Th17 cells play major roles in autoimmunity and bacterial infections, yet how T cell receptor (TCR) signaling affects Th17 differentiation is relatively unknown. We demonstrate that CD4+ T cells deficient in Itk, a tyrosine kinase required for full TCR-induced activation of PLC-γ, exhibit decreased IL-17A expression, yet relatively normal expression of RORγT, RORα and IL-17F. IL-17A expression was rescued by pharmacologically-induced Ca2+ influx or expression of activated NFATc1. Conversely, decreased TCR stimulation or FK506 treatment preferentially reduced expression of IL-17A. The promoter of IL-17A but not IL-17F has conserved NFAT binding sites that bind NFATc1 in WT, but not Itk-deficient cells, even though both promoters exhibit epigenetic modifications consistent with open chromatin. Finally, defective IL-17A expression and differential regulation of IL-17A and IL-17F were observed in vivo in Itk−/− mice in an allergic asthma model. Our results suggest that Itk specifically couples TCR signaling strength to IL-17A expression through NFATc1.
The signals that regulate T cell activation have been studied for some time. We know that upon interaction with antigen/MHC complex, the T cell Receptor (TCR) triggers the activation of a number of kinases, including tyrosine and serine/threonine kinases. The Tec family kinase ITK plays a role in this response, but the signaling pathways it regulates are less well known. Even less well known are its binding partners and substrates. Sacristan and colleagues have now extended the known partners and substrates of ITK by reporting in this issue of the European Journal of Immunology, that ITK interacts with the transcriptional regulator TFII-I. The implications of this finding are discussed.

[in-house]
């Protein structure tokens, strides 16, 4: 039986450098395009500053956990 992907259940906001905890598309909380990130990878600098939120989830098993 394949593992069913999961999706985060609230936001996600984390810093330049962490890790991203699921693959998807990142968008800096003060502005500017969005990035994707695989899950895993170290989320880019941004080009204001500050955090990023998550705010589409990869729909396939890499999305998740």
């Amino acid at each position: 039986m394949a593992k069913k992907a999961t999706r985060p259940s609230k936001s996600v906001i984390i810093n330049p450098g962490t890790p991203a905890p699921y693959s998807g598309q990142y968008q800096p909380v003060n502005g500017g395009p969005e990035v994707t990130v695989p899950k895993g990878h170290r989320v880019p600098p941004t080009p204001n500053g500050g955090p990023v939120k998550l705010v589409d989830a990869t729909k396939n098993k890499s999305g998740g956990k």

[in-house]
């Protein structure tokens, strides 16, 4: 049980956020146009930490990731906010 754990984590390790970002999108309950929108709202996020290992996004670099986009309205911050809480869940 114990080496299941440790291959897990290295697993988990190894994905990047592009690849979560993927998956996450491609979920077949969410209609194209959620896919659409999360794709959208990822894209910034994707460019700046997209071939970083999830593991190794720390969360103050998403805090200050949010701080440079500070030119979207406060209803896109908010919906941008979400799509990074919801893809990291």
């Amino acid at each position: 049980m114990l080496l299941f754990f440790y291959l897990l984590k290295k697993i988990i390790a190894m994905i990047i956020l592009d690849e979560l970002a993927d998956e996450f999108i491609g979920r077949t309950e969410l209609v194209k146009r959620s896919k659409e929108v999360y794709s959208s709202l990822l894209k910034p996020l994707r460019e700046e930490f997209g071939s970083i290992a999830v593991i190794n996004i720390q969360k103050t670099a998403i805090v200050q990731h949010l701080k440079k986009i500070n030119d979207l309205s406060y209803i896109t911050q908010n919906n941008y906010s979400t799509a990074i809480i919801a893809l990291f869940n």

Tec kinase; TFII-I; T cell signaling
Friend virus induces an erythroleukemia in susceptible mice that is initiated by the interaction of the Friend virus-encoded glycoprotein gp55 with the erythropoietin (Epo) receptor and the product of the host Fv2 gene, a naturally occurring truncated form of the Stk receptor tyrosine kinase (Sf-Stk). We have previously demonstrated that the activation of Sf-Stk, recruitment of a Grb2/Gab2/Stat3 signaling complex, and induction of Pu.1 expression by Stat3 are required for the development of the early stage of Friend disease both in vitro and in vivo. Here we demonstrate that the interaction of gp55 with Sf-Stk is dependent on cysteine residues in the ecotropic domain of gp55 and the extracellular domain of Sf-Stk. Point mutation of these cysteine residues or deletion of these domains inhibits the ability of gp55 to interact with Sf-Stk, resulting in the inability of these proteins to promote the Epo-independent growth of erythroid progenitor cells. We also demonstrate that the interaction of gp55 with Sf-Stk does not promote dimerization of Sf-Stk but results in enhanced phosphorylation of Sf-Stk and the relocalization of Sf-Stk from the cytosol to the plasma membrane. Finally, we demonstrate that a constitutively active form of Sf-Stk (Sf-StkM330T), as well as its human counterpart, Sf-Ron, promotes Epo-independent colony formation in the absence of gp55 and that this response is also dependent on the cysteines in the extracellular domains of Sf-StkM330T and Sf-Ron. These data suggest that the cysteines in the extracellular domains of Sf-Stk and Sf-Ron may also mediate the interaction of these truncated receptors with other cellular factors that regulate their ability to promote cytokine-independent growth.